In recent years, fertility rates have decreased in all Nordic countries. In Finland and Norway, the decline has been more rapid than elsewhere. Excluding Faroe Islands and Greenland, the total fertility rates are below the replacement level, 2.1 children per women.

Fertility and births

In all the Nordic countries, it is possible to obtain treatment for infertility, paid for by the public health services, even if in Iceland and Norway has higher user charges for in vitro fertilization (IVF) treatment than for other types of treatment. Denmark is the country with most IVF treatments. and Finland the country with lowest. Between 3 and 5 per cent of live births is the result of IVF. Many births resulting from IVF are still multiple births. The rate of multiple births among spontaneous pregnancies (non-IVF-pregnancies) is between 1.0 and 1.5 per cent.

Internationally, the Nordic countries are characterized by having very low perinatal mortality. Greenland has the highest perinatal mortality rate among the Nordic countries. The other countries lie relatively close to each other. Changes in perinatal mortality during this period are the result of changes in the definition of gestational ages. The time limit for spontaneous abortion and stillbirth is 22 weeks in all the Nordic countries except for the Faroe Islands and Greenland, where the limit is 28 weeks.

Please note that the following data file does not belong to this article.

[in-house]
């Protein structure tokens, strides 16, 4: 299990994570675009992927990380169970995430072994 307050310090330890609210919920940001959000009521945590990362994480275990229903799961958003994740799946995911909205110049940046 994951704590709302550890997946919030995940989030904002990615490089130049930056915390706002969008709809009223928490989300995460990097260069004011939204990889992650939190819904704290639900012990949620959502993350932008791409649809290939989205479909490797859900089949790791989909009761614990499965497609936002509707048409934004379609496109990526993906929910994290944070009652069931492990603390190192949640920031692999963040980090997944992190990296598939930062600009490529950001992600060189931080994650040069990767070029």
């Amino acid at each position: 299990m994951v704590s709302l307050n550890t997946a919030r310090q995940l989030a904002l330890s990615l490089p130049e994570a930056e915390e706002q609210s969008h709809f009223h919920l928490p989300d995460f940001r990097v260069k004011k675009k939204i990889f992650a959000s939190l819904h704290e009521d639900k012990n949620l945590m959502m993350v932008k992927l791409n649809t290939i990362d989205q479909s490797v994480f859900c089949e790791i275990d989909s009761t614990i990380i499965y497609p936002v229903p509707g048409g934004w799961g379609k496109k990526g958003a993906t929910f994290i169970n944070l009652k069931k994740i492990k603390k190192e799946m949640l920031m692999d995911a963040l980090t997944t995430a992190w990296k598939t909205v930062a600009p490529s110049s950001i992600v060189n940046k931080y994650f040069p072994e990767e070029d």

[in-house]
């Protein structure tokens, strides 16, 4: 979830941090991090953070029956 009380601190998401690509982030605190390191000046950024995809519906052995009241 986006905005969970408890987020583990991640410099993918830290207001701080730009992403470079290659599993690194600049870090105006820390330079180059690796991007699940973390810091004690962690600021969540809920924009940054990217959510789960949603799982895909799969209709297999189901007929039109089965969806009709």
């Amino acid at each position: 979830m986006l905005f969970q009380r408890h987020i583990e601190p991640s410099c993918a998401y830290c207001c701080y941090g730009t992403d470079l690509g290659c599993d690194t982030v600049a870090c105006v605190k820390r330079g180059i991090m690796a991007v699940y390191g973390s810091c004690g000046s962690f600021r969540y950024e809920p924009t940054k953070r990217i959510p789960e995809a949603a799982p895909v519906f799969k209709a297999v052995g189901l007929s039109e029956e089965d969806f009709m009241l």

The data on stillbirths and infant deaths are presented in two ways: first according to calendar year i.e., year of birth and death and second according to birth cohort, i.e. year of birth with follow-up for the first year of life.  Åland and Finland have the lowest mortality rate for the first year of life.


Since the middle of the 1970s, induced abortion has been available in most of the Nordic countries. In Iceland and Sweden, the abortion is free until the 22nd and the 18th week of gestation,

In Denmark, Greenland and Norway, the limit is 12th week of gestation. In these countries, it is solely up to the pregnant woman herself to decide whether an abortion is to be performed, while the women in Faroe Islands, Finland and Åland need a legal indication for the procedure.

The abortion legislation is, however, interpreted liberally, and most induced abortion is done due to social grounds. Also, late abortions after the 12th or 18th week of gestation may be carried out, but only following special assessment and permission from regional or national authority. Finland and Faroe Islands have the lowest abortion rates, while the highest are recorded in Greenland and Sweden.